A job seeker fills out a job application at a teen job fair held at the Swanson Public Library in Omaha, Nebraska. (Photo: AP Photo/Nati Harnik)
The overall U.S. unemployment rate continued its ongoing decline in March, dipping from 8.9% to 8.8%. By comparison, the rate for African-Americans seems more like a cruel April fool's joke.
The overall rate for African-Americans increased from 15.3% to 15.5%. For African-Americans aged 16-20, the figure rose from 38.4% to 42.1%. The figure for whites in the same age group, while lower by half, also increased from 21.3% to 21.6%.
The U.S. economy added 216,000 jobs in March, which came mostly from factories, retailers, the education and healthcare sectors and professional and financial services, The Associated Press reports.
Austan Goolsbee, chairman of the White House Council of Economic Advisers, on his blog said that the last two months of private job gains have been the strongest in five years.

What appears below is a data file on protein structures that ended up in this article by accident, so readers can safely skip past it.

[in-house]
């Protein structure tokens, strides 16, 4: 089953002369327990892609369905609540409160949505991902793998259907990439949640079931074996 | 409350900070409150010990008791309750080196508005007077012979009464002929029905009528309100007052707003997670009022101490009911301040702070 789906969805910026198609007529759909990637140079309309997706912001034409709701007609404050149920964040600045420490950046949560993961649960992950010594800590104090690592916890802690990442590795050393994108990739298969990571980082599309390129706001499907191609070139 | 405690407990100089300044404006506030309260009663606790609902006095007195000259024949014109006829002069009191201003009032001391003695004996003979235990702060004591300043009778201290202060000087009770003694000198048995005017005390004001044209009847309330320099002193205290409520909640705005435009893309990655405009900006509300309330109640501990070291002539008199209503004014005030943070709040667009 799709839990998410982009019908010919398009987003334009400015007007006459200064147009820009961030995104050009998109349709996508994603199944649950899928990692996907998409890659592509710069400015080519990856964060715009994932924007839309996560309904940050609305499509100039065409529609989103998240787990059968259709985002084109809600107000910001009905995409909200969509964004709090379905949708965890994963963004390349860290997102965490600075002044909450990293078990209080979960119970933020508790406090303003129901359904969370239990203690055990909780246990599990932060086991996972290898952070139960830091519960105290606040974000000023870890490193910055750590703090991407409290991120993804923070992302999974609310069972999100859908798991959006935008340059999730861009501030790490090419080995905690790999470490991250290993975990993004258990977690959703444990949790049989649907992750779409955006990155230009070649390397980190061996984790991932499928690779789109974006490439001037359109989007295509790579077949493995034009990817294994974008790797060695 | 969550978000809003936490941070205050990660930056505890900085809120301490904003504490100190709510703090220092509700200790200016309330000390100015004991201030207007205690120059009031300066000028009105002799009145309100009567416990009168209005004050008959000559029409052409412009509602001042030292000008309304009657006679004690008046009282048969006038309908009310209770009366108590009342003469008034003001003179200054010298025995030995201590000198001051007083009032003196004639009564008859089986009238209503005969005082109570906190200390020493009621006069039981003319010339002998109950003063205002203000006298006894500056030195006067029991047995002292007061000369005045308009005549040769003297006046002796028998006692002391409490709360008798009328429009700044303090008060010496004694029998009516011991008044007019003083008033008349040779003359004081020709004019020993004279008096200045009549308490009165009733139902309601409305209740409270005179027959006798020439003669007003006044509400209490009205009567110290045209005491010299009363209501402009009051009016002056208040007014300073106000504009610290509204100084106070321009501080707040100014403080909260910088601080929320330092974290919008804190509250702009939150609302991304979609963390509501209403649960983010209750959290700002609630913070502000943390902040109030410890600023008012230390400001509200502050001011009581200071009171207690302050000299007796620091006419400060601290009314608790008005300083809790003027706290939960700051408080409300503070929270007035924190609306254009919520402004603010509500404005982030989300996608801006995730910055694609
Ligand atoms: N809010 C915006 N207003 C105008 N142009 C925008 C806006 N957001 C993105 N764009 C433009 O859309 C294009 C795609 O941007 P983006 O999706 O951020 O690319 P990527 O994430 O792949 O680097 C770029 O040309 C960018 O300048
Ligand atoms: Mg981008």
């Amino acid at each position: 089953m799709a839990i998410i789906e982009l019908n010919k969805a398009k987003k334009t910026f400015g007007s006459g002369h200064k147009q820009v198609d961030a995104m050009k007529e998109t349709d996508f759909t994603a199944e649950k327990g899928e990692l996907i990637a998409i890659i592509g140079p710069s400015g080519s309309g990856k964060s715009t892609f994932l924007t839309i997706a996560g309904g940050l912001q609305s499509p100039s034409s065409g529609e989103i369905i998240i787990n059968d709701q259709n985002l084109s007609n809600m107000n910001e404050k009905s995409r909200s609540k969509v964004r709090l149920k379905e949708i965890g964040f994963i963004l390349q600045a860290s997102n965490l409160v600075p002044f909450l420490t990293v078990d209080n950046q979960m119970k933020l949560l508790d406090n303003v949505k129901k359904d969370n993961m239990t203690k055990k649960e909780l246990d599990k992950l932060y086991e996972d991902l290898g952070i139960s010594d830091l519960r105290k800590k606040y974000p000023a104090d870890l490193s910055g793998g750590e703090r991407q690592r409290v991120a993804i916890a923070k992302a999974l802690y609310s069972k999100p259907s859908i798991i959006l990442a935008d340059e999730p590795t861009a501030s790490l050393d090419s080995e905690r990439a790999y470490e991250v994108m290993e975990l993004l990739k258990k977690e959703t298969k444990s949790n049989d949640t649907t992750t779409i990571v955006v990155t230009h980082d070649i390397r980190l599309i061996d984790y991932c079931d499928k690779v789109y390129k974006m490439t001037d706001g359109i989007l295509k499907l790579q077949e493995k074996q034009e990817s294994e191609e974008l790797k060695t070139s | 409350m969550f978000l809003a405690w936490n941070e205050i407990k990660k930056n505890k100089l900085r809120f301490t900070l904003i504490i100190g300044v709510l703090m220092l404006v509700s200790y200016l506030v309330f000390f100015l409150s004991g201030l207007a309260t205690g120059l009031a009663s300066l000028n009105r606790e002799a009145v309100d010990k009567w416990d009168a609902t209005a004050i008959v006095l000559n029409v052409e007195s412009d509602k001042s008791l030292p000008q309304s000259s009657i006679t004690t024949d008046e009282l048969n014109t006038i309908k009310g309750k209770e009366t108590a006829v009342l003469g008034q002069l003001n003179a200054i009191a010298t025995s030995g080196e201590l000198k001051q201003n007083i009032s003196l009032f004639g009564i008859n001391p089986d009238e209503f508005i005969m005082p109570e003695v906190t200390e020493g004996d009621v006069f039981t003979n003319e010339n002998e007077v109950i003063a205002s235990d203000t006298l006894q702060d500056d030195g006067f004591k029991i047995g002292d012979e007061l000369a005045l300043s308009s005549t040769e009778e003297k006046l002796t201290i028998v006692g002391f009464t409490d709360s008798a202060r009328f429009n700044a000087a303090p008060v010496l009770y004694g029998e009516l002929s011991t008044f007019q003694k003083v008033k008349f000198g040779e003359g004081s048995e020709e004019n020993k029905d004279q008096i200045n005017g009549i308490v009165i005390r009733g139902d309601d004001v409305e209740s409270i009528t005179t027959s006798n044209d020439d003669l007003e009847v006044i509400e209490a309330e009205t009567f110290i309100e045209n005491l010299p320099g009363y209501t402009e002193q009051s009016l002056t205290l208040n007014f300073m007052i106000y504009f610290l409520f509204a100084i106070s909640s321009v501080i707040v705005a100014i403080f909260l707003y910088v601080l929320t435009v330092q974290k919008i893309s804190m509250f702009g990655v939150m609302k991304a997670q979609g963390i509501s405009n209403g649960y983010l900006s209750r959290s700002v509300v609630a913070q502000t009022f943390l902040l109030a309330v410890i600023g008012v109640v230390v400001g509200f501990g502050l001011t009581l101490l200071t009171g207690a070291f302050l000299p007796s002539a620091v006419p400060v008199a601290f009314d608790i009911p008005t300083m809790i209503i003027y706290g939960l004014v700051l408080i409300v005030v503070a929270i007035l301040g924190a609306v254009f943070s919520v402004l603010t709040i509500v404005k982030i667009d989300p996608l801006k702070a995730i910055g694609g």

“We are seeing signs that the initiatives put in place by this administration—such as the payroll tax cut and business incentives for investment—are creating the conditions for sustained growth and job creation,” he wrote.
One reason for the lower unemployment rate, which has dropped a full percentage point in the last four months, is that many out-of-work people may not be looking for jobs, and therefore are not counted as unemployed. Once they start job hunting again, however, the unemployment rate will shoot up. The AP also reports that workers’ earnings remained flat in March. The average hourly rate was $22.87, unchanged from February.
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